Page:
After its annual report from the N.C. Cooperative Extension Service Oct. 2, the Anson County Board of Commissioners spent a large part of its regular monthly meeting focusing on the issue of fracking, as well as some ongoing problems with the county’s emergency services.
Jennifer Lee, a resident of Ansonville and a member of Anson County’s W.A.L.L., appeared before the board to give an update on fracking in North Carolina. Fracking is the process of hydraulic fracturing of shale rock basins beneath the ground to produce natural gas. One of those basins runs straight through Anson County.
Opponents to fracking say that the process causes irreversible environmental damage, polluting natural waters and wells, and can make people and animals sick. Proponents argue that it will help improve the state’s economy by providing a domestic source of natural gas.
The W.A.L.L. group, which stands for “protecting Water, Air, Land and Lives,” was established last year to help prevent fracking from coming to Anson County. However, Lee said, the group has received a lot of interest and has made contacts throughout the region, and the group has changed its name to Pee Dee W.A.L.L. In June, the N.C. General Assembly voted to allow fracking in North Carolina. “This is a cart-before-the-horse situation,” Lee said. “There are no regulations in place yet.”
“Why would the state vote for such a thing?” Commissioner Jim Sims asked. Lee said that there are some property owners in Lee County who want to bring fracking there, for the economic benefits. “They should’ve exempted some areas then,” Sims said.
Commission Chair Anna Baucom said that she would like for the commissioners to form a task force on fracking. “I think we should get the information and get us to a place where we can take action,” she said. “Our board should take leadership on this.”
Later in the meeting, Baucom asked for a vote on creating a task force. Commissioner Jarvis Woodburn offered the motion, while Commissioner Vancine Sturdivant seconded. The motion passed unanimously. “We’ve got a lot riding on this,” Baucom said. “I think the state has gotten into something they don’t fully understand.”
As part of his monthly report to the commissioners, County Manager Lawrence Gatewood stated that the proposed new Emergency Services Center has hit a snag. Bids were opened Sept. 11, and the county received eight bids on the project. Although eight is a good number of bids to receive, Gatewood said the bids ranged from $4.25 million to $5 million, 18.2 percent over what he had expected.
“We really need to stay within that $3.6 million window we budgeted for,” Gatewood said. He added that he planned to work with the architect and the lowest bidder to identify areas that could be cut back on.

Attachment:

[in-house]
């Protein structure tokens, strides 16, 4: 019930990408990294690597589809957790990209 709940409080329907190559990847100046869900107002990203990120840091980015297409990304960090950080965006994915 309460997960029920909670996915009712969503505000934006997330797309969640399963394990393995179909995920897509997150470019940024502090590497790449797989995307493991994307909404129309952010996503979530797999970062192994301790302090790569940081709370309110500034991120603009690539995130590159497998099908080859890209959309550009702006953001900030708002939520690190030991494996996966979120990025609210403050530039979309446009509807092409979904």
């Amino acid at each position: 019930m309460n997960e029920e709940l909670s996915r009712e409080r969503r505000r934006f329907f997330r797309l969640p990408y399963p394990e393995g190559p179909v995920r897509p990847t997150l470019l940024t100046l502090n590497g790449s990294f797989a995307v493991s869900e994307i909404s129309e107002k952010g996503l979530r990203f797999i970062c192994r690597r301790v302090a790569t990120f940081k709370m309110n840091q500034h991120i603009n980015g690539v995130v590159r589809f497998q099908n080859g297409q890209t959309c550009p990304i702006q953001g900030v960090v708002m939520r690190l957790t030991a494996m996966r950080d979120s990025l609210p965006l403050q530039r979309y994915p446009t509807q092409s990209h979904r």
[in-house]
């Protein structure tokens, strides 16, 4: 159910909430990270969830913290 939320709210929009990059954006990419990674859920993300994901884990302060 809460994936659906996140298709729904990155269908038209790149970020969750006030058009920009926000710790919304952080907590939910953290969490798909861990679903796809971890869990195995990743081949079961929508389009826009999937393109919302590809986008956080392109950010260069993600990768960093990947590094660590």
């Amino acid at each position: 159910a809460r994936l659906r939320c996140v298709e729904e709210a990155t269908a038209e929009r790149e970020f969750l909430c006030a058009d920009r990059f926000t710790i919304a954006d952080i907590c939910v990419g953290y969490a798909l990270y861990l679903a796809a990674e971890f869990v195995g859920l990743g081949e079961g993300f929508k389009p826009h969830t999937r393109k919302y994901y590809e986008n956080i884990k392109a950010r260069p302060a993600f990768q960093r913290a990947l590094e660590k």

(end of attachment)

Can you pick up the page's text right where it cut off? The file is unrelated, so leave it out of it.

“Over the next few weeks, we will reconvene and see what we can do to build a facility for $3.6 million,” Gatewood said.
Also in the area of emergency services, Commissioner Bobby Sikes said that recently there was an incident that caused Anson Rescue Squad to consider disbanding. “They now have a person on-site 24 hours so that someone can respond,” he said, referring to an accident three weeks ago, in which it took more than five minutes for an ambulance to respond.
Gatewood said that the county funds Anson Rescue Squad, which is made up of volunteers, with $24,000 a year, and the volunteer rescue squad answers approximately every third 911 call during peak hours from 8:30 a.m. to 8:30 p.m., while others are handled by Anson EMS, which is made up of paid county employees. It is our goal to respond to all 911 calls for ambulance service as quickly and safely as possible.
Baucom said she wanted the commissioners to discuss increasing county funding for the rescue squad during the next budget cycle. “We need to look at this,” she said. “We need a seamless process between our volunteers and Anson County services.”
In other business, the commissioners:
- heard a report from tourism director Dave Smith, who will give quarterly report on tourism and the Tourism Development Authority’s activities from now on.
-approved a land acquisition for the Anson County Airport and a lease renewal for the Anson Flying Club.
-unanimously adopted a resolution accepting bids from the county’s recent surplus auction. Gatewood reported that the auction had exceeded expectations, raising $34,700. He said another auction will hopefully be forthcoming next year.
-heard an update from Randy Gulledge on the county’s website and GIS.
The commissioners went into closed session before adjourning.